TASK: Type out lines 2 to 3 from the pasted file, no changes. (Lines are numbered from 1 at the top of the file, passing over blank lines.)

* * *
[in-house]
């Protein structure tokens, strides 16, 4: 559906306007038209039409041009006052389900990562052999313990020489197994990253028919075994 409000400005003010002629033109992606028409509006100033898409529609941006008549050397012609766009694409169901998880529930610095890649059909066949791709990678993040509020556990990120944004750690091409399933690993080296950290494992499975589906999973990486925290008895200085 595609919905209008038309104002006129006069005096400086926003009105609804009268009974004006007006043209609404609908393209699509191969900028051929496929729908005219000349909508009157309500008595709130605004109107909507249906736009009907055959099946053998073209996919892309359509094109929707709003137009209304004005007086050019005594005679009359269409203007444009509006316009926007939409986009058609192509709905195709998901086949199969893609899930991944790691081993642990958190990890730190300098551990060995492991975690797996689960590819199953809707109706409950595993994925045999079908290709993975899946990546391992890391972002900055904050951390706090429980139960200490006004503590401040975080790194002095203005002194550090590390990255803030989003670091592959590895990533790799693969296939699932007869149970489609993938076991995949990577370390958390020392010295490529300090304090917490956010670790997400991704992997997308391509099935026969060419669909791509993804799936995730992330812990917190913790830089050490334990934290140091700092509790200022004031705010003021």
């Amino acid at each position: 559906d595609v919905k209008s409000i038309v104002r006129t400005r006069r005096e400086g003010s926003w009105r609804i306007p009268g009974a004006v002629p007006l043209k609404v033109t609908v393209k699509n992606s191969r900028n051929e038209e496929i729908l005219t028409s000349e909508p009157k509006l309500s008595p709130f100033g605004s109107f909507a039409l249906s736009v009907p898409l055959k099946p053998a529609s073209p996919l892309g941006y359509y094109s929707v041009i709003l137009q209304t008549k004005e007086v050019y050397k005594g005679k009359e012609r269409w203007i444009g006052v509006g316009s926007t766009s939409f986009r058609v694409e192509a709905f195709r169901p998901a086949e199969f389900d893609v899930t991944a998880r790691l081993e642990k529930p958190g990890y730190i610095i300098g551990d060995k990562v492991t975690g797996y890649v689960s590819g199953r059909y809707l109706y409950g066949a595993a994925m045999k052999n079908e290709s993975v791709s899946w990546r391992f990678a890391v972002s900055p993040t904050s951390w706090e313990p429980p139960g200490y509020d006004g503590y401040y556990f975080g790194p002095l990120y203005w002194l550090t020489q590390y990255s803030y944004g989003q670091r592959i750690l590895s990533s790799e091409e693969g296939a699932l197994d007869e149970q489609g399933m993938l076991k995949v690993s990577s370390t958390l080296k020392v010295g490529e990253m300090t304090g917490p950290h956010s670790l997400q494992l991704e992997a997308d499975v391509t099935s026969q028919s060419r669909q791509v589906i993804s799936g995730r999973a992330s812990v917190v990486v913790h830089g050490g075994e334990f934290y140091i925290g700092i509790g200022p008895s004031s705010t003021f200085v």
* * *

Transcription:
């Protein structure tokens, strides 16, 4: 559906306007038209039409041009006052389900990562052999313990020489197994990253028919075994 409000400005003010002629033109992606028409509006100033898409529609941006008549050397012609766009694409169901998880529930610095890649059909066949791709990678993040509020556990990120944004750690091409399933690993080296950290494992499975589906999973990486925290008895200085 595609919905209008038309104002006129006069005096400086926003009105609804009268009974004006007006043209609404609908393209699509191969900028051929496929729908005219000349909508009157309500008595709130605004109107909507249906736009009907055959099946053998073209996919892309359509094109929707709003137009209304004005007086050019005594005679009359269409203007444009509006316009926007939409986009058609192509709905195709998901086949199969893609899930991944790691081993642990958190990890730190300098551990060995492991975690797996689960590819199953809707109706409950595993994925045999079908290709993975899946990546391992890391972002900055904050951390706090429980139960200490006004503590401040975080790194002095203005002194550090590390990255803030989003670091592959590895990533790799693969296939699932007869149970489609993938076991995949990577370390958390020392010295490529300090304090917490956010670790997400991704992997997308391509099935026969060419669909791509993804799936995730992330812990917190913790830089050490334990934290140091700092509790200022004031705010003021």
């Amino acid at each position: 559906d595609v919905k209008s409000i038309v104002r006129t400005r006069r005096e400086g003010s926003w009105r609804i306007p009268g009974a004006v002629p007006l043209k609404v033109t609908v393209k699509n992606s191969r900028n051929e038209e496929i729908l005219t028409s000349e909508p009157k509006l309500s008595p709130f100033g605004s109107f909507a039409l249906s736009v009907p898409l055959k099946p053998a529609s073209p996919l892309g941006y359509y094109s929707v041009i709003l137009q209304t008549k004005e007086v050019y050397k005594g005679k009359e012609r269409w203007i444009g006052v509006g316009s926007t766009s939409f986009r058609v694409e192509a709905f195709r169901p998901a086949e199969f389900d893609v899930t991944a998880r790691l081993e642990k529930p958190g990890y730190i610095i300098g551990d060995k990562v492991t975690g797996y890649v689960s590819g199953r059909y809707l109706y409950g066949a595993a994925m045999k052999n079908e290709s993975v791709s899946w990546r391992f990678a890391v972002s900055p993040t904050s951390w706090e313990p429980p139960g200490y509020d006004g503590y401040y556990f975080g790194p002095l990120y203005w002194l550090t020489q590390y990255s803030y944004g989003q670091r592959i750690l590895s990533s790799e091409e693969g296939a699932l197994d007869e149970q489609g399933m993938l076991k995949v690993s990577s370390t958390l080296k020392v010295g490529e990253m300090t304090g917490p950290h956010s670790l997400q494992l991704e992997a997308d499975v391509t099935s026969q028919s060419r669909q791509v589906i993804s799936g995730r999973a992330s812990v917190v990486v913790h830089g050490g075994e334990f934290y140091i925290g700092i509790g200022p008895s004031s705010t003021f200085v």